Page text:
Born on the 6th of February, 1908, in Port Albot, Wales, Peg Entwistle would come to symbolise everything dark about the chew you up and spit you out Hollywood of the 1930s. Her name and story symbolize the failed dreams of many hopefuls that rushed to Los Angeles in search of stardom.
Entwistle came to the United States with her father following her mother’s death in 1910. Her father was offered a position as a stage manager by Broadway producer, Charles Frohman. Her father tragically passed away in 1922 from injuries sustained in a hit-and-run accident and Entwistle was adopted by her uncle, actor Charles Entwistle.
Much like her uncle, Entwistle discovered a love for acting. She studied at Henry Jewett’s Respertory in Boston. While here, her performance as Hedvig in Henrik Ibsen’s “The Wild Duck” was said to have inspired Bette Davis to become an actress.1 After her studies, she was recruited to join the New York Theater Guild where she worked steadily on broadway.
Despite her success in New York, Entwistle wanted more than to be on stage; she wanted to be on the big screen. Like many before her during the Golden Era, the bright lights of Hollywood lured her in.
She travelled to Hollywood in April of 1932 move into the Hollywood Studio Club, a rooming hotel for women. Later, she moved in with her Uncle Harold at Beachwood Canyon Drive in Hollywood to save money. She got various small parts here and there but she struggled to set herself apart from the plethora of other hopeful actresses and the sea of beautiful faces. When she finally scored a deal with the prestigious studio, RKO, she was over the moon. It was her big break, she had hoped, but she would soon come to find that she was going to be sadly mistaken.
She was cast in Thirteen Women, starring alongside Irene Dune and Myrna Loy. The film premiered on the 16th of September, 1932, and the critics ripped it to shreds. After such a negative response, the formal release was held back and the film was reedited. Entwistle’s screen time was cut down dramatically. Entwistle was distraught and fell into a deep depression. When the film was formally released in a couple of weeks, it was considered a flop. Entwistle, however, didn’t live to read the reviews, much less to see the film’s release.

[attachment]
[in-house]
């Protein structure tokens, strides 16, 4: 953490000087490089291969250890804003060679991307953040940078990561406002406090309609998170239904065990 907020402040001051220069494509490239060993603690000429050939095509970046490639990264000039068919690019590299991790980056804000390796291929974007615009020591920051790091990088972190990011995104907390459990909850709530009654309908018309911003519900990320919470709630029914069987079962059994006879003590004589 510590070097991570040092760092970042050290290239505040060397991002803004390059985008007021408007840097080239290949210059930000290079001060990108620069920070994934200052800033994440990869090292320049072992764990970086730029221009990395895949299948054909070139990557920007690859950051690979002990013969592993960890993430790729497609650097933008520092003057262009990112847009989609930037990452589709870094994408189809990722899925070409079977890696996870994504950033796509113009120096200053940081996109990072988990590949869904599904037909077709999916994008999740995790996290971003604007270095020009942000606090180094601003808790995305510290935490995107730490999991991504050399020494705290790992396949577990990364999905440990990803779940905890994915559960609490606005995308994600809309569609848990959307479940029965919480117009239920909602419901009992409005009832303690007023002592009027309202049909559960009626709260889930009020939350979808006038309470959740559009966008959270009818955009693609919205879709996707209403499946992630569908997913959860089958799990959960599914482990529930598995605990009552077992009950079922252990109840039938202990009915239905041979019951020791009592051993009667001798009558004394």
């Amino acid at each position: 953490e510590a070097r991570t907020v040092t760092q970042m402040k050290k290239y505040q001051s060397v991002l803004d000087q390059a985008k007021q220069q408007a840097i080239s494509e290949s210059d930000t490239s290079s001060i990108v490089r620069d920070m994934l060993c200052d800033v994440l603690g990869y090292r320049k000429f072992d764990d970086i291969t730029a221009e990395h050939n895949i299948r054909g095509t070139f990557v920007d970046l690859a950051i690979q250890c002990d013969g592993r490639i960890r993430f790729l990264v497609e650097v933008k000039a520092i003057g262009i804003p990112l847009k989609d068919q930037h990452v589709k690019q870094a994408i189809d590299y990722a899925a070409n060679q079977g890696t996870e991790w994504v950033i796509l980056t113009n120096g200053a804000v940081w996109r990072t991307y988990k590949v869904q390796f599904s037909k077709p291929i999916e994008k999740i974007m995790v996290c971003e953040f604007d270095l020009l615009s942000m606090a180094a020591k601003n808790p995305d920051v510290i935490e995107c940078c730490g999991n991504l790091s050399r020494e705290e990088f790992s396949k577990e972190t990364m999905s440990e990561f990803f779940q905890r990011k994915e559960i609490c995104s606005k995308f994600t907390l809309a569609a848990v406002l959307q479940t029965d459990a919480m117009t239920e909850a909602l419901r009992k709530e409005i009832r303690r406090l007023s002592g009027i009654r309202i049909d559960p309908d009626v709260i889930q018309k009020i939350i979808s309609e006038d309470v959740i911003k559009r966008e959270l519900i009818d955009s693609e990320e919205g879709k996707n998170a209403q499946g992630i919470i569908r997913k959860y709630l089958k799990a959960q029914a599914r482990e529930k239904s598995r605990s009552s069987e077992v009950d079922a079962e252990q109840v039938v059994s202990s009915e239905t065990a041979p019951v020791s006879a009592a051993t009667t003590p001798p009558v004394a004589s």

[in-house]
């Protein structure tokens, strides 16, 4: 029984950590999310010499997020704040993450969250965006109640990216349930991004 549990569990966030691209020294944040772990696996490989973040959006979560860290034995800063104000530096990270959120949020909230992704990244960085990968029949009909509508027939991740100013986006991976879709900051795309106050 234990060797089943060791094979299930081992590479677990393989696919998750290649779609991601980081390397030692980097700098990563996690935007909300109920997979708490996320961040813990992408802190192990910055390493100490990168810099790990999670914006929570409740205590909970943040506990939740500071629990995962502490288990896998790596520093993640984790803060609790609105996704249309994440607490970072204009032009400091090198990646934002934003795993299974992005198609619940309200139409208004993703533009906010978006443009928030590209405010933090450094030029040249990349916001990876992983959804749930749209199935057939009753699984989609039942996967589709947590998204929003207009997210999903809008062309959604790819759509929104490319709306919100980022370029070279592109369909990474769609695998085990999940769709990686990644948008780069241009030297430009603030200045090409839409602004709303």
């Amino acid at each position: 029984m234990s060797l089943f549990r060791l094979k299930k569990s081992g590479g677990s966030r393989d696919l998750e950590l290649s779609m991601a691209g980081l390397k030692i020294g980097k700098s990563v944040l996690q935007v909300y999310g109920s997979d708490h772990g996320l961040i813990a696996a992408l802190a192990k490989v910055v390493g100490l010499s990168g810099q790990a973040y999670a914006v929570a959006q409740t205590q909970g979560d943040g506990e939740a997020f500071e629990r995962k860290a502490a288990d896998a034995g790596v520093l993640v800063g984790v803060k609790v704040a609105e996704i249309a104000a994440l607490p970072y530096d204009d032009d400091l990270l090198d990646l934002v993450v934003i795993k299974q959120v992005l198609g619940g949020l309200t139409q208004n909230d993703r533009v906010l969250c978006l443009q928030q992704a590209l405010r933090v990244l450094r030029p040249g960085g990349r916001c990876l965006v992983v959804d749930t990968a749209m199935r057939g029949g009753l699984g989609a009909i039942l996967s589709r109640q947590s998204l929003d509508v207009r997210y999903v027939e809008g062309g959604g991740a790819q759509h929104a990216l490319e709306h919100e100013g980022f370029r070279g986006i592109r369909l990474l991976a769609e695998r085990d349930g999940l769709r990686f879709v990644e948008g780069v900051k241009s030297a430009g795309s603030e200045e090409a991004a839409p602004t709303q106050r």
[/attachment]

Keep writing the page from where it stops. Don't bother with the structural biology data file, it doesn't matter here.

Overcome with grief and feeling like a failure, on the night of September 12th, 1932, 24-year-old Entwistle told her uncle that she was going to walk up Beachwood Drive to meet several of her friends at a nearby drugstore. Instead, Entwistle trudged her was up the rocky slope of Mt. Lee to the Hollywoodland (as it was then called) sign. She neatly folded her coat and placed it with her handbag at the base of the sign. She climbed 50 feet up to the top of the letter “H” on a ladder that was left behind by workmen. She overlooked the city of Los Angeles and bid farewell to the city that had spurned her. Moments later, she threw herself off the sign head first, falling to her immediate death.
“I am afraid, I am a coward. I am sorry for everything. If I had done this a long one ago, it would have saved a lot of pain. P.E.” her suicide note read.
The morning after her death, an anonymous woman called Los Angeles police and informed them: “I was hiking near the Hollywood sign today and near the bottom, I found a woman’s shoe and jacket.” She continued: “A little further on I noticed a purse. In it was a suicide note. I looked down the mountain and saw a body. I don’t want any publicity in this matter, so I wrapped up the jacket, shoes and purse in a bundle and laid them on the steps of the Hollywood Police Station.” She then hung up.2
Since Entwistle never signed her suicide note, police initially didn’t know who the deceased woman was. She was sent to the mortuary as a “Jane Doe.” They published the suicide note in several local newspapers in the hopes that somebody would recognise the writing and the initials. Her uncle was the one to identify her two days later. Entwistle was cremated and her ashes were buried in her father’s grave in the Ross family plot in Oak Hill Cemetery in Glendale, Ohio.
Following her death, there have been numerous reports of her ghost haunting the area around the Hollywood sign. The ghost stories first appeared in the 1940s after the same “H” from which Entwistle jumped mysteriously fell over, fuelling rumours that her ghost was haunting the landmark.
Megan Santos recalled jogging along Griffith Trails one night when she was overcome by a “weird feeling.” She felt shivers before seeing “this woman with blond hair and she seemed to be like…. walking on air.” In 1990, a young couple hiking the same trail said they were stopped dead in their tracks when a disoriented blonde woman dressed in 1930s style clothing vanished before their very eyes. Over the years, many park rangers have corroborated these paranormal claims, stating that they too have seen Entwistle’s ghost, particularly on foggy nights. According to legend, those who witness her ghost are overcome by the strong scent of gardenias jogger. It was said to be Entwistle’s favourite perfume.3
In a cruel twist of fate, just several days after Enwistle’s suicide, a letter from the Beverly Hills Playhouse was delivered to her uncle’s home offering her a part in their upcoming production. Ironically, they wanted to cast her as grief-stricken woman who is driven to suicide. Following her death, she achieved the fame that had eluded her in her life as the only person to ever commit suicide off the Hollywood sign. Even today, her name is a household name with most people knowing her story. Her unique and untimely death has practically overshadowed her impressive stage career.
- The Telegraph, 18 September, 2009 – “Peg Entwistle Commits Suicide”
- South Wales Echo, 15 February, 2004 – “Forgotten Story of Tragic Actress Now to be a Movie”
- Vanity Fair, 31 October, 2014 – “Is the Hollywood Sign Haunted?”